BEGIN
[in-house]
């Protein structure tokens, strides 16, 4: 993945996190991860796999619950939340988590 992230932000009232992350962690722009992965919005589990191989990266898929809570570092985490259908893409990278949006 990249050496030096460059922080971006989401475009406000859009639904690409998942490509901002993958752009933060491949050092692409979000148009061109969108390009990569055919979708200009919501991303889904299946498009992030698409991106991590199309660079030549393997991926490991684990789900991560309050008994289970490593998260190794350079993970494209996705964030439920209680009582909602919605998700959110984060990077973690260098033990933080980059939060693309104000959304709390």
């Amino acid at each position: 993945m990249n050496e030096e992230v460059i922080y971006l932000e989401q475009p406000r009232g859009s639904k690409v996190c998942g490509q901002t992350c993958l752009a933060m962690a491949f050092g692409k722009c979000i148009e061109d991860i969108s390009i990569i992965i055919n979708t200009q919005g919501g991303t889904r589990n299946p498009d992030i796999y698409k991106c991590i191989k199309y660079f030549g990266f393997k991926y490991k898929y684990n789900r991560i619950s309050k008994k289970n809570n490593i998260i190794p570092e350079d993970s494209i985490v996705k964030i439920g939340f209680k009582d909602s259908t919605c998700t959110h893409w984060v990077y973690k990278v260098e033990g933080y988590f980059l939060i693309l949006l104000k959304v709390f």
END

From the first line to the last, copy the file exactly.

[in-house]
């Protein structure tokens, strides 16, 4: 993945996190991860796999619950939340988590 992230932000009232992350962690722009992965919005589990191989990266898929809570570092985490259908893409990278949006 990249050496030096460059922080971006989401475009406000859009639904690409998942490509901002993958752009933060491949050092692409979000148009061109969108390009990569055919979708200009919501991303889904299946498009992030698409991106991590199309660079030549393997991926490991684990789900991560309050008994289970490593998260190794350079993970494209996705964030439920209680009582909602919605998700959110984060990077973690260098033990933080980059939060693309104000959304709390």
């Amino acid at each position: 993945m990249n050496e030096e992230v460059i922080y971006l932000e989401q475009p406000r009232g859009s639904k690409v996190c998942g490509q901002t992350c993958l752009a933060m962690a491949f050092g692409k722009c979000i148009e061109d991860i969108s390009i990569i992965i055919n979708t200009q919005g919501g991303t889904r589990n299946p498009d992030i796999y698409k991106c991590i191989k199309y660079f030549g990266f393997k991926y490991k898929y684990n789900r991560i619950s309050k008994k289970n809570n490593i998260i190794p570092e350079d993970s494209i985490v996705k964030i439920g939340f209680k009582d909602s259908t919605c998700t959110h893409w984060v990077y973690k990278v260098e033990g933080y988590f980059l939060i693309l949006l104000k959304v709390f």